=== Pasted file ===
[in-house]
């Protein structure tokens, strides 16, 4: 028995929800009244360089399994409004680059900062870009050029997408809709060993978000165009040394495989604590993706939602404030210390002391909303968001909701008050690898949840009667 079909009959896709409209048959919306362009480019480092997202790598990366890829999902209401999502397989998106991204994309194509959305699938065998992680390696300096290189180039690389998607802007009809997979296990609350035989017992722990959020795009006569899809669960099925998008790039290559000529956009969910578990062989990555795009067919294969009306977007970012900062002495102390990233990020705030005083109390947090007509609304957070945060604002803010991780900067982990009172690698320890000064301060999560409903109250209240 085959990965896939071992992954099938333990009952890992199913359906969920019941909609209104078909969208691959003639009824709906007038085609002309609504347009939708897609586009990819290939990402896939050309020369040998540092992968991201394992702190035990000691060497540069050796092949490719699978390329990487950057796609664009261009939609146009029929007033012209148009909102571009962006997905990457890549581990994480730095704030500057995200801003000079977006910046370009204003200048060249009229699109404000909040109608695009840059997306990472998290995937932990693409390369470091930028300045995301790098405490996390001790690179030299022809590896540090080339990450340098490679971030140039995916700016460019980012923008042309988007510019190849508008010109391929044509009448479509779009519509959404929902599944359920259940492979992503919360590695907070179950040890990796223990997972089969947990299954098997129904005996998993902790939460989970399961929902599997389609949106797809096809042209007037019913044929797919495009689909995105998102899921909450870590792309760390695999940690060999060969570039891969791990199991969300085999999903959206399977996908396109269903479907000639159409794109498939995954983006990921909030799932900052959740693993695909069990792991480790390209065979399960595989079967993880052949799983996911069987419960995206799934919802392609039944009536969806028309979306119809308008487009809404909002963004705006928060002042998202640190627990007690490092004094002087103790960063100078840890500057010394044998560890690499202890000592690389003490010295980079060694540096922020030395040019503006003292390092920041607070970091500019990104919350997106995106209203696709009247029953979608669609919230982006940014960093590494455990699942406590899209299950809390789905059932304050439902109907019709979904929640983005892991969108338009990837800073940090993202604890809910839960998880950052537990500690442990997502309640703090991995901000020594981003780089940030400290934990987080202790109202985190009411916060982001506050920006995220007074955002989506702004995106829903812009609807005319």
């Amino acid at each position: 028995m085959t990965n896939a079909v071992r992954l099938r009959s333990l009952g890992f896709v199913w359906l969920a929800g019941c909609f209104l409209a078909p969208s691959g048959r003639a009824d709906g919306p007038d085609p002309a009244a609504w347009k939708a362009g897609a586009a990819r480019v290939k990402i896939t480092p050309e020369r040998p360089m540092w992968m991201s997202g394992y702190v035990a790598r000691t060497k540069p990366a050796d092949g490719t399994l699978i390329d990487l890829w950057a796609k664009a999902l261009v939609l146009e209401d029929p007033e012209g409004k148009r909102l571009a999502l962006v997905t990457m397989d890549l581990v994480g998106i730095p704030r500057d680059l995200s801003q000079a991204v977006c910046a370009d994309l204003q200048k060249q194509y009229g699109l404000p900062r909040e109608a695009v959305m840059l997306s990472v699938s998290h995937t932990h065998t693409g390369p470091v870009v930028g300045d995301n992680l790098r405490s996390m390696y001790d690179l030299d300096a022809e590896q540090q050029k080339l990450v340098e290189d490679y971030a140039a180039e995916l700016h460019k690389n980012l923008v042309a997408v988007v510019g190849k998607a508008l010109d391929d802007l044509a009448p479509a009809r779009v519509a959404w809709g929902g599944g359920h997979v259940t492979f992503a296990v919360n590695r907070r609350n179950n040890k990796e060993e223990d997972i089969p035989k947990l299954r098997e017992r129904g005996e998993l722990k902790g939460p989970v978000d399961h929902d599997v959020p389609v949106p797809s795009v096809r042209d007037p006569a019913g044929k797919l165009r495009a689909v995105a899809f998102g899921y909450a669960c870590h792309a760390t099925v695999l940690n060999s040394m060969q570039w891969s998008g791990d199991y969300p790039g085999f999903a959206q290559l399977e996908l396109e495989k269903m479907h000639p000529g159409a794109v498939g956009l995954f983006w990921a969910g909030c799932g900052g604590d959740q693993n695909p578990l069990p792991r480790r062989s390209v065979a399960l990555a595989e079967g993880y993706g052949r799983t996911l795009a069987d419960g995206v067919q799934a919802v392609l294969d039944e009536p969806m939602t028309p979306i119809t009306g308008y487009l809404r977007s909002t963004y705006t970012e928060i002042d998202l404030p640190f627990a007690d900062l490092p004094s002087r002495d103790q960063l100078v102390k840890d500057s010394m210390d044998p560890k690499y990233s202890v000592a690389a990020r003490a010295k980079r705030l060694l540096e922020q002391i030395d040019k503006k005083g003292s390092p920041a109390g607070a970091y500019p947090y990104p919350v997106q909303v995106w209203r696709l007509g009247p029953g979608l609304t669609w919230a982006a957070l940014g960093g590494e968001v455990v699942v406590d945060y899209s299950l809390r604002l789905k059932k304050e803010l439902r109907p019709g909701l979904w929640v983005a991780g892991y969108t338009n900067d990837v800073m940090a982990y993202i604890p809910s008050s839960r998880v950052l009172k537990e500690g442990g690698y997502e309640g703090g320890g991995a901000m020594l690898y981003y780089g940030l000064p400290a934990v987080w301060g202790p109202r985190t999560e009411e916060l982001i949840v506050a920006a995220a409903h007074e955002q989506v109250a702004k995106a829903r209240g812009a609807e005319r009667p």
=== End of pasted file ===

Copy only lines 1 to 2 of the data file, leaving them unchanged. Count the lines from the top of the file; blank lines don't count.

[in-house]
């Protein structure tokens, strides 16, 4: 028995929800009244360089399994409004680059900062870009050029997408809709060993978000165009040394495989604590993706939602404030210390002391909303968001909701008050690898949840009667 079909009959896709409209048959919306362009480019480092997202790598990366890829999902209401999502397989998106991204994309194509959305699938065998992680390696300096290189180039690389998607802007009809997979296990609350035989017992722990959020795009006569899809669960099925998008790039290559000529956009969910578990062989990555795009067919294969009306977007970012900062002495102390990233990020705030005083109390947090007509609304957070945060604002803010991780900067982990009172690698320890000064301060999560409903109250209240 085959990965896939071992992954099938333990009952890992199913359906969920019941909609209104078909969208691959003639009824709906007038085609002309609504347009939708897609586009990819290939990402896939050309020369040998540092992968991201394992702190035990000691060497540069050796092949490719699978390329990487950057796609664009261009939609146009029929007033012209148009909102571009962006997905990457890549581990994480730095704030500057995200801003000079977006910046370009204003200048060249009229699109404000909040109608695009840059997306990472998290995937932990693409390369470091930028300045995301790098405490996390001790690179030299022809590896540090080339990450340098490679971030140039995916700016460019980012923008042309988007510019190849508008010109391929044509009448479509779009519509959404929902599944359920259940492979992503919360590695907070179950040890990796223990997972089969947990299954098997129904005996998993902790939460989970399961929902599997389609949106797809096809042209007037019913044929797919495009689909995105998102899921909450870590792309760390695999940690060999060969570039891969791990199991969300085999999903959206399977996908396109269903479907000639159409794109498939995954983006990921909030799932900052959740693993695909069990792991480790390209065979399960595989079967993880052949799983996911069987419960995206799934919802392609039944009536969806028309979306119809308008487009809404909002963004705006928060002042998202640190627990007690490092004094002087103790960063100078840890500057010394044998560890690499202890000592690389003490010295980079060694540096922020030395040019503006003292390092920041607070970091500019990104919350997106995106209203696709009247029953979608669609919230982006940014960093590494455990699942406590899209299950809390789905059932304050439902109907019709979904929640983005892991969108338009990837800073940090993202604890809910839960998880950052537990500690442990997502309640703090991995901000020594981003780089940030400290934990987080202790109202985190009411916060982001506050920006995220007074955002989506702004995106829903812009609807005319």